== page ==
The most striking thing on the Chromat runway (well, a close tie with the huge animatronic wings sported by the finale model) was the casting — a mix of curvy, athletic, and slender bodies that all looked great in designer Becca McCharen’s sexed-up athleisure pieces. Backstage after the show, McCharen said that many of the models were her friends, “people that I really love and respect,” and that she wanted to “give them the visibility because they should be runway models.”
True body diversity is a rare sight at shows, and designers often use the excuse that their samples are a certain size to paper over their use of a size-zero lineup. But, says McCharen, that’s all really up to the designer. “It’s a matter of whether you choose to use your pattern-making resources for non-straight-size [models],” she said.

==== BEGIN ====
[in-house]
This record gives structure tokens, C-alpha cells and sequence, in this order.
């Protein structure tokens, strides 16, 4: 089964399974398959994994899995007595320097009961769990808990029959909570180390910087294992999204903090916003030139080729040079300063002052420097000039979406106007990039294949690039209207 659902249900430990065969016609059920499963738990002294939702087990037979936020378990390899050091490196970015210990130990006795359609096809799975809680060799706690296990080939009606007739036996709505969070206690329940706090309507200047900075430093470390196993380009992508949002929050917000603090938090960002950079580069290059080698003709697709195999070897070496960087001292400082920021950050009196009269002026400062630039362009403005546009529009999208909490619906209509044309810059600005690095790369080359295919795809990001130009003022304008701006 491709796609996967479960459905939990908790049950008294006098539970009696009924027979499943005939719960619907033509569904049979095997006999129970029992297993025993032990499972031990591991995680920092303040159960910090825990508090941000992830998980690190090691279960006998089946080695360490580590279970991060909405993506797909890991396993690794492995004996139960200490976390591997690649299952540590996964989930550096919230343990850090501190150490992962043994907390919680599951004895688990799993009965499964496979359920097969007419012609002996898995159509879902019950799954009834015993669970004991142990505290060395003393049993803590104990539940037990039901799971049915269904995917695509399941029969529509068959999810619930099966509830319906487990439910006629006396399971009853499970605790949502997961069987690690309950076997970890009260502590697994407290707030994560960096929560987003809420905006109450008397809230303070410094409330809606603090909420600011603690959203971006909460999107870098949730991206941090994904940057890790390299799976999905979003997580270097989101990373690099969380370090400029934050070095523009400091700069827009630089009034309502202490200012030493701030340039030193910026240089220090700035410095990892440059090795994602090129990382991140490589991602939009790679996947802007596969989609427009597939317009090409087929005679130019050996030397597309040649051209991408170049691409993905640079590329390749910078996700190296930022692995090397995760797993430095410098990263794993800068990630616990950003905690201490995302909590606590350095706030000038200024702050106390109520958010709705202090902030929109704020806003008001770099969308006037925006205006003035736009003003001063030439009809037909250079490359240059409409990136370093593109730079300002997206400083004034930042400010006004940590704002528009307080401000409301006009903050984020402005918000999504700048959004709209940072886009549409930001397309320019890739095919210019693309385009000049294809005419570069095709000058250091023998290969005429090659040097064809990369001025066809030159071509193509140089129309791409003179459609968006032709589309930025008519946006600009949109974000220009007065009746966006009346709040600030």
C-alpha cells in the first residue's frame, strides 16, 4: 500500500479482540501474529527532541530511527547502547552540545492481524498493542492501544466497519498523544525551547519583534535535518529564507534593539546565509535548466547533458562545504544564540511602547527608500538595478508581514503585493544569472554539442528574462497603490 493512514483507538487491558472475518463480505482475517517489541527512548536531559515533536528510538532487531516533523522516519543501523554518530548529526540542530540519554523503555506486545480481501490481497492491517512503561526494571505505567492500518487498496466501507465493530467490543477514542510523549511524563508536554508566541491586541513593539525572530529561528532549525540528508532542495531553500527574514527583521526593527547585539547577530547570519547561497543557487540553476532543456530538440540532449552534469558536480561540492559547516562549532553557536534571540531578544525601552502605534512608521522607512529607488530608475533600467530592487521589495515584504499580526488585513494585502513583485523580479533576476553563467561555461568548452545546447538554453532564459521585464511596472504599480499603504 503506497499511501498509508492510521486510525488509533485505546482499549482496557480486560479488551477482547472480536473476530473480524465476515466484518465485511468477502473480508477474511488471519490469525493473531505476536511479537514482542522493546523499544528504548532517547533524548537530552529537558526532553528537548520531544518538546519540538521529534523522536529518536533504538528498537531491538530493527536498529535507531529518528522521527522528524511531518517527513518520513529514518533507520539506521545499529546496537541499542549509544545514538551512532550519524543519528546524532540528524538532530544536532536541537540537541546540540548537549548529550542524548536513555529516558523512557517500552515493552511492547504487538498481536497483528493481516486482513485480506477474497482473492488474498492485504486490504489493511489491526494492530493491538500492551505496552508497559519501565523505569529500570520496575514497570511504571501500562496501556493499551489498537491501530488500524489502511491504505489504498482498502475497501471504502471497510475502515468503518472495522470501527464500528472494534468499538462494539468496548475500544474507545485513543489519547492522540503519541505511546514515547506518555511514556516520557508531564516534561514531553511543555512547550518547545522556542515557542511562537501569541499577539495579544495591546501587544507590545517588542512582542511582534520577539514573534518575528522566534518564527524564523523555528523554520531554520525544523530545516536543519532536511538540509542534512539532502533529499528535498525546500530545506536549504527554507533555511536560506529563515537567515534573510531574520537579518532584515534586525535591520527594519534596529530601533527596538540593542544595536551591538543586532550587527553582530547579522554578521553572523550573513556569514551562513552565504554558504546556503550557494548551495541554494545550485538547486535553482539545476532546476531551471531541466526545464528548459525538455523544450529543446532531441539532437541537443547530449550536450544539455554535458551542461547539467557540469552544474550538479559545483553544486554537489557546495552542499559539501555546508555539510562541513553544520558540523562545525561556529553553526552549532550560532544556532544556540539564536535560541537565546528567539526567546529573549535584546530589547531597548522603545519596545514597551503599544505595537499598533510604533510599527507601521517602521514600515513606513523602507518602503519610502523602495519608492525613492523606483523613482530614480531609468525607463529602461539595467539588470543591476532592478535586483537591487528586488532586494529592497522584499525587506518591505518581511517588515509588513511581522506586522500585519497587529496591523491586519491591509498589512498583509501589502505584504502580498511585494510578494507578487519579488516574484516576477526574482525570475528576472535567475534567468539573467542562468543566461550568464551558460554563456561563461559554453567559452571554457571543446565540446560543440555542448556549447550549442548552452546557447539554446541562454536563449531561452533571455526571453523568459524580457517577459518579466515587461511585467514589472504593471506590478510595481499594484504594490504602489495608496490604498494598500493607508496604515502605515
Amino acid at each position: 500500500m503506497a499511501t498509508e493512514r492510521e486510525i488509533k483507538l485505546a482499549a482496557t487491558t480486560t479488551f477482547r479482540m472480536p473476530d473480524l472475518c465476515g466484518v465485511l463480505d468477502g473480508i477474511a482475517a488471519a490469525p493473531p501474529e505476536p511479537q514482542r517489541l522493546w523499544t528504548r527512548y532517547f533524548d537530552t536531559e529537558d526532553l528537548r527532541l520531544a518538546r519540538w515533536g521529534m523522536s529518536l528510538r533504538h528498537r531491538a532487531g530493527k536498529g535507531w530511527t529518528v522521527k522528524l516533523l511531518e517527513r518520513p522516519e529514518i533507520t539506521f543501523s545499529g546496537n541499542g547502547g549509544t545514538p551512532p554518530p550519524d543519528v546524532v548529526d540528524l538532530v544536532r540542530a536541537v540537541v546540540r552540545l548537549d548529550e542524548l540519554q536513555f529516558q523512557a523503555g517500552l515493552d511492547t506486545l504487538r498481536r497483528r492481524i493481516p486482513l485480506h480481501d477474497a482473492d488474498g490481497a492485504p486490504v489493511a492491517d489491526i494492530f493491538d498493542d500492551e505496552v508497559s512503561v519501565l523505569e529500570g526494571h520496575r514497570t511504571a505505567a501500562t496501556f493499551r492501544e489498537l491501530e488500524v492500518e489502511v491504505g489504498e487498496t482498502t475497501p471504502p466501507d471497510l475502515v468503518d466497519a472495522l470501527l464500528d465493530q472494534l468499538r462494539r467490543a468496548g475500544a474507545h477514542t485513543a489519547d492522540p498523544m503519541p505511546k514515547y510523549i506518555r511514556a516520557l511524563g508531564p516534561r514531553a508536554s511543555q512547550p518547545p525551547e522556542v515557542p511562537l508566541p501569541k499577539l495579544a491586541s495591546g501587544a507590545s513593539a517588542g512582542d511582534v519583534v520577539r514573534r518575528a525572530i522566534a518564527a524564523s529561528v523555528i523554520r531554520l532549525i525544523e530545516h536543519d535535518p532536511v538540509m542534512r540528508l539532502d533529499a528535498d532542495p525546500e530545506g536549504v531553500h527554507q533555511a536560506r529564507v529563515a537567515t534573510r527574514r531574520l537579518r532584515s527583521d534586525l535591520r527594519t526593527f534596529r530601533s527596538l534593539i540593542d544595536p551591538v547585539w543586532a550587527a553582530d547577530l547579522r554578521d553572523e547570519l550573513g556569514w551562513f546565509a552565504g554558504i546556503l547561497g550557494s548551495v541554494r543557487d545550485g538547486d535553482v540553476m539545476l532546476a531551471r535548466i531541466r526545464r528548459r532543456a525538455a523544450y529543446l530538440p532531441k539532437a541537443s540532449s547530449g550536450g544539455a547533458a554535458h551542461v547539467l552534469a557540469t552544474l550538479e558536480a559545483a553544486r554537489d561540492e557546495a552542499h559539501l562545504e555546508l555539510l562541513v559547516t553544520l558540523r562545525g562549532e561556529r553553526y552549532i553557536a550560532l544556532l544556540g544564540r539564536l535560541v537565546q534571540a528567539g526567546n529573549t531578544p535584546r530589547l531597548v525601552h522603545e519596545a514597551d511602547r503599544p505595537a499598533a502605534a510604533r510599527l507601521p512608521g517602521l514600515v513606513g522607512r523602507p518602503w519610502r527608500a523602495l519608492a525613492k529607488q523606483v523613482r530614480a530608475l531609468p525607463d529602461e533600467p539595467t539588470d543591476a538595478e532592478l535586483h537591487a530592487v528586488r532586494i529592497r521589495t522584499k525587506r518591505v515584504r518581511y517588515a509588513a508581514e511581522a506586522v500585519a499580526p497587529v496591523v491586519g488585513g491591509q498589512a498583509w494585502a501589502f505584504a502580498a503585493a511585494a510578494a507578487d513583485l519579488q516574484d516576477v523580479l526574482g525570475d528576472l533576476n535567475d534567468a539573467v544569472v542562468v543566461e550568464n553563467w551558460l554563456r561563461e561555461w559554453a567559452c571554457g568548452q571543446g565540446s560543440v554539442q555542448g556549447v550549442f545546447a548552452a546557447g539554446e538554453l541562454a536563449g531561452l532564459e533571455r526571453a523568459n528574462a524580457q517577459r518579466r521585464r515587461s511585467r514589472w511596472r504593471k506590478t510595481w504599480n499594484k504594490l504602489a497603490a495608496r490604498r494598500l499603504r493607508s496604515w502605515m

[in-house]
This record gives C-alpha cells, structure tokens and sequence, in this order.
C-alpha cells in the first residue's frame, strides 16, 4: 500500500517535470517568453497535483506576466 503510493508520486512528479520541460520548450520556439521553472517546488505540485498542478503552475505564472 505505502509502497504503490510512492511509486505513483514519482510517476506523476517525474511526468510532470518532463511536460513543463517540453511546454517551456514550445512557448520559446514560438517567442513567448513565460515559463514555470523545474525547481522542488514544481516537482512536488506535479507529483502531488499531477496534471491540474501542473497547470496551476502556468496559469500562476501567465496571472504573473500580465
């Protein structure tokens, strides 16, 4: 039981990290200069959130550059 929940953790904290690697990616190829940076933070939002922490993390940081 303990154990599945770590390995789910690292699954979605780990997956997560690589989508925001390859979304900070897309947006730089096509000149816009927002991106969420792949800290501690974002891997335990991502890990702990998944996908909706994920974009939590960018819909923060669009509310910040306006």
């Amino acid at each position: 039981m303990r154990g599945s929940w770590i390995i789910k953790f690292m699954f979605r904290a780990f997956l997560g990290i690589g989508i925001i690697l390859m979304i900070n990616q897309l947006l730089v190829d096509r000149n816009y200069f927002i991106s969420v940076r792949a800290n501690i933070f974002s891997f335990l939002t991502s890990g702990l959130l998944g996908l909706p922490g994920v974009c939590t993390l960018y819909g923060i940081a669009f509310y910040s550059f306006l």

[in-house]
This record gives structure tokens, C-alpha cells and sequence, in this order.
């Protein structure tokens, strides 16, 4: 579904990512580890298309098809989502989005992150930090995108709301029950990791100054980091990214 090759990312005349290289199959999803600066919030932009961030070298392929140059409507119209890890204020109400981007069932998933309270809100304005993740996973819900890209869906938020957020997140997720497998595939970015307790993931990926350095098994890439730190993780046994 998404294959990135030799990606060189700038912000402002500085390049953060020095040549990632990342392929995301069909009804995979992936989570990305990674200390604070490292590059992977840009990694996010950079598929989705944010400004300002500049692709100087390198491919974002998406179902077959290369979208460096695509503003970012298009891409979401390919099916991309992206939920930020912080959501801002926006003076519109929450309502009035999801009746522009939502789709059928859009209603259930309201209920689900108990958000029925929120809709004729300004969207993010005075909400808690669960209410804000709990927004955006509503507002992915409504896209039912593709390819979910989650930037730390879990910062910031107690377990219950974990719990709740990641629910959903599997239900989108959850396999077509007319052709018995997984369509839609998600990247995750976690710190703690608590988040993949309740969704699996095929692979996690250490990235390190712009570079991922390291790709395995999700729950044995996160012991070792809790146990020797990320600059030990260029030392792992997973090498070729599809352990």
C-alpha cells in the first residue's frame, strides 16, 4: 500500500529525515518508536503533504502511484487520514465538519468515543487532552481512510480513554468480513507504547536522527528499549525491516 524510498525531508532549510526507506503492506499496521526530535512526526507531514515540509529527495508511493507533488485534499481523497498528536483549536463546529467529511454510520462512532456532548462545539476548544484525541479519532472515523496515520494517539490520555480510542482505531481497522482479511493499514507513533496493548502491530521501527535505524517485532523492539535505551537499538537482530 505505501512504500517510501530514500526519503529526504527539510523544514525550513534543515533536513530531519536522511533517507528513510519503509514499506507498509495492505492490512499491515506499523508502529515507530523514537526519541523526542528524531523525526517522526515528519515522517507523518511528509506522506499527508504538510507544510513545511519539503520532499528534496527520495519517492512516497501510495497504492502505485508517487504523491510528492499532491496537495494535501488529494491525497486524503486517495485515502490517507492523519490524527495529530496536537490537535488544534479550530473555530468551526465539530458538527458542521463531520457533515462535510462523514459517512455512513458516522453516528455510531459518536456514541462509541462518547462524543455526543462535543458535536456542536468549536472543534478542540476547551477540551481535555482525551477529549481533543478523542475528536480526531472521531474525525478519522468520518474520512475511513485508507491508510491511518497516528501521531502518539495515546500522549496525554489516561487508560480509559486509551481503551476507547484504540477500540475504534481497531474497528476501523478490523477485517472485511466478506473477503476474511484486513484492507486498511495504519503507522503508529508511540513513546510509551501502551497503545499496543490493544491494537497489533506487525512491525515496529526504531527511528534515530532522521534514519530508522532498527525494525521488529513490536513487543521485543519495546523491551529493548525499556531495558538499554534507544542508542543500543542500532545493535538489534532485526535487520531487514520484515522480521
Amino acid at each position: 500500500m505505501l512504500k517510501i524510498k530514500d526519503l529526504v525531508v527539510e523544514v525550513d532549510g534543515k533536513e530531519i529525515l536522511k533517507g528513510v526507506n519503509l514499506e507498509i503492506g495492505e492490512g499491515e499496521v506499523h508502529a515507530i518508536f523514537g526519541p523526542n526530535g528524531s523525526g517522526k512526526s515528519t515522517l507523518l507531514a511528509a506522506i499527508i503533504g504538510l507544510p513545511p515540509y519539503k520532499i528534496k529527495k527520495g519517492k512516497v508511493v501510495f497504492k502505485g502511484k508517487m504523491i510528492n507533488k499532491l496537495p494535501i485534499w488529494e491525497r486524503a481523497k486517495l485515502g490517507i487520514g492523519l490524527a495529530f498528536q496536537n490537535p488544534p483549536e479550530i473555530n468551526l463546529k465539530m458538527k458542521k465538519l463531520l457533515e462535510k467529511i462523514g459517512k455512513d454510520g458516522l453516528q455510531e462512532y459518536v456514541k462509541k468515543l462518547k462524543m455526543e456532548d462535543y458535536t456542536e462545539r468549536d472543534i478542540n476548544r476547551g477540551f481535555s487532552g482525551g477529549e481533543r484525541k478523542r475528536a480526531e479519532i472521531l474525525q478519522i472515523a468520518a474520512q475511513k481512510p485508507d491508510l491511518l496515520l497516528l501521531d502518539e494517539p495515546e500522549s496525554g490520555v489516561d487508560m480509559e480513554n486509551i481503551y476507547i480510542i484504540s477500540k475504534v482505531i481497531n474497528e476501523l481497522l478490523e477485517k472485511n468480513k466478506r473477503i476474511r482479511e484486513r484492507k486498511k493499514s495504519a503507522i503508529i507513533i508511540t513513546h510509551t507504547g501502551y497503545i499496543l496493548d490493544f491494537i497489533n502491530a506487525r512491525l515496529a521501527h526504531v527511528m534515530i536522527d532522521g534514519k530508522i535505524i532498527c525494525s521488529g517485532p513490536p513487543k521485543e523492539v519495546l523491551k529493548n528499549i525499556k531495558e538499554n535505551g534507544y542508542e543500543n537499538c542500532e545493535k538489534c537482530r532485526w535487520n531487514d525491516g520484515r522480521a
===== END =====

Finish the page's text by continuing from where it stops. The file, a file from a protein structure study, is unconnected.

But back to those wings. McCharen worked on them as part of a collaboration with Intel. Coming from an architecture background, she is uniquely attuned to the engineering side of fashion. “I expect clothing to do work,” she says. “It should respond to the body.” So, for example, that crowd-pleaser of a winged gown was engineered to respond to adrenaline, with a band around the ribcage that measured breathing and triggered the movement of the wings. Ideal fantasy evening attire for when you want everyone to know exactly how stressed out you are to be at the party.